On 02/02/15 19:52, Steve Baker wrote:
A spec has been raised to add a config option to allow operators to
choose whether to use the new convergence engine for stack operations.
For some context you should read the spec first [1]

Rather than doing this, I would like to propose the following:

I am strongly, strongly opposed to making this part of the API.

* Users can (optionally) choose which engine to use by specifying an
engine parameter on stack-create (choice of classic or convergence)
* Operators can set a config option which determines which engine to use
if the user makes no explicit choice
* Heat developers will set the default config option from classic to
convergence when convergence is deemed sufficiently mature

We'd also need a way for operators to prevent users from enabling convergence if they're not ready to support it.

I realize it is not ideal to expose this kind of internal implementation
detail to the user, but choosing convergence _will_ result in different
stack behaviour (such as multiple concurrent update operations) so there
is an argument for giving the user the choice. Given enough supporting
documentation they can choose whether convergence might be worth trying
for a given stack (for example, a large stack which receives frequent

It's supposed to be a strict improvement; we don't need to ask permission. We have made major changes of this type in practically every Heat release. When we switched from creating resources serially to creating them in parallel in Havana we didn't ask permission. We just did it. We when started allowing users to recover from a failed operation in Juno we didn't ask permission. We just did it. We don't need to ask permission to allow concurrent updates. We can just do it.

The only difference here is that we are being a bit smarter and uncoupling our development schedule from the release cycle. There are 15 other blueprints, essentially all of which have to be complete before convergence is usable at all. It won't do *anything at all* until we are at least 12 blueprints in. The config option buys us time to land them without the risk of something half-finished appearing in the release (trunk-chasers will also thank us). It has no other legitimate purpose IMO.

The goal is IN NO WAY to maintain separate code paths in the long term. The config option is simply a development strategy to allow us to land code without screwing up a release and while maintaining as much test coverage as possible.

Operators likely won't feel they have enough knowledge to make the call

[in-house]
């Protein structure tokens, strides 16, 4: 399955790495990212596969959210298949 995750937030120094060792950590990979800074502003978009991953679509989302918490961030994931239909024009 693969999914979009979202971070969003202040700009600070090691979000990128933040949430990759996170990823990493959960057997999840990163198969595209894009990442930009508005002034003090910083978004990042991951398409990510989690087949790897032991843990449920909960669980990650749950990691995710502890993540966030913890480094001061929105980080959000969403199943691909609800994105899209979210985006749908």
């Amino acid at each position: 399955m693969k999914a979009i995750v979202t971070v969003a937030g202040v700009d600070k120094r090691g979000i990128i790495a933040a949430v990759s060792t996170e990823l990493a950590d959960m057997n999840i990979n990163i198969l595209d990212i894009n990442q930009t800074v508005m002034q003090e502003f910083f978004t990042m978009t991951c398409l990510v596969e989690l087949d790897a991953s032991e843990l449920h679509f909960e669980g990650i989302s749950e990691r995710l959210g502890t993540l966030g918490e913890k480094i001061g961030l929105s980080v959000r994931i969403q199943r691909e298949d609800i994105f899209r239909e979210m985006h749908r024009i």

that a heat install should be switched to using all convergence, and
users will never be able to try it until the operators do (or the
default switches).

Hardly anyone should have to make a call. We should flip the default as soon as all of the blueprints have landed (i.e. as soon as it works at all), provided that a release is not imminent. (Realistically, at this point I think we have to say the target is to do it as early as in Lizard as we can.) That means for those chasing trunk they get it as soon as it works at all, and for those using stable releases they get it at the next release, just like every other feature we have ever added.

As a bonus, trunk-chasing operators who need to can temporarily delay enabling of convergence until a point of their choosing in the release cycle by overriding the default. Anybody in that position likely has enough knowledge to make the right call for them.

So I believe that all of our stakeholders are catered to by the config option: operators & users who want a stable, tested release; operator/users who want to experiment on the bleeding edge; and operators who chase trunk but whose users require stability.

The only group that benefits from enshrining the choice in the API - users who want to experiment with the bleeding edge, but who don't control their own OpenStack deployment - doesn't actually exist, and if it did then this would be among the least of their problems.

Finally, there are also some benefits to heat developers. Creating a
whole new gate job to test convergence-enabled heat will consume its
share of CI resource. I'm hoping to make it possible for some of our
functional tests to run against a number of scenarios/environments.
Being able to run tests under classic and convergence scenarios in one
test run will be a great help (for performance profiling too).

I think this is the strongest argument in favour. However, I'd like to think it would be possible to run the functional tests twice in the gate, changing the config and restarting the engine in between.

But if the worst comes to the worst, then although I think it's preferable to use one VM for twice as long vs. two VMs for the same length of time, I don't think the impact on resource utilisation in the gate of choosing one over the other is likely to be huge. And I don't see this situation persisting for a long time. The purpose of running both sets of tests is to buy us time to write a migration tool without having to delay flipping the config switch until it is ready. So we'd likely only have to continue running the legacy tests for one release cycle.

If there is enough agreement then I'm fine with taking over and updating
the convergence-config-option spec.

Be my guest, but I'd certainly vote -1.

Thanks for starting this discussion though. After this thread it is clear to me that I wasn't nearly specific enough in the spec about when we should flip the default, so I updated the wording to match better what I said above.



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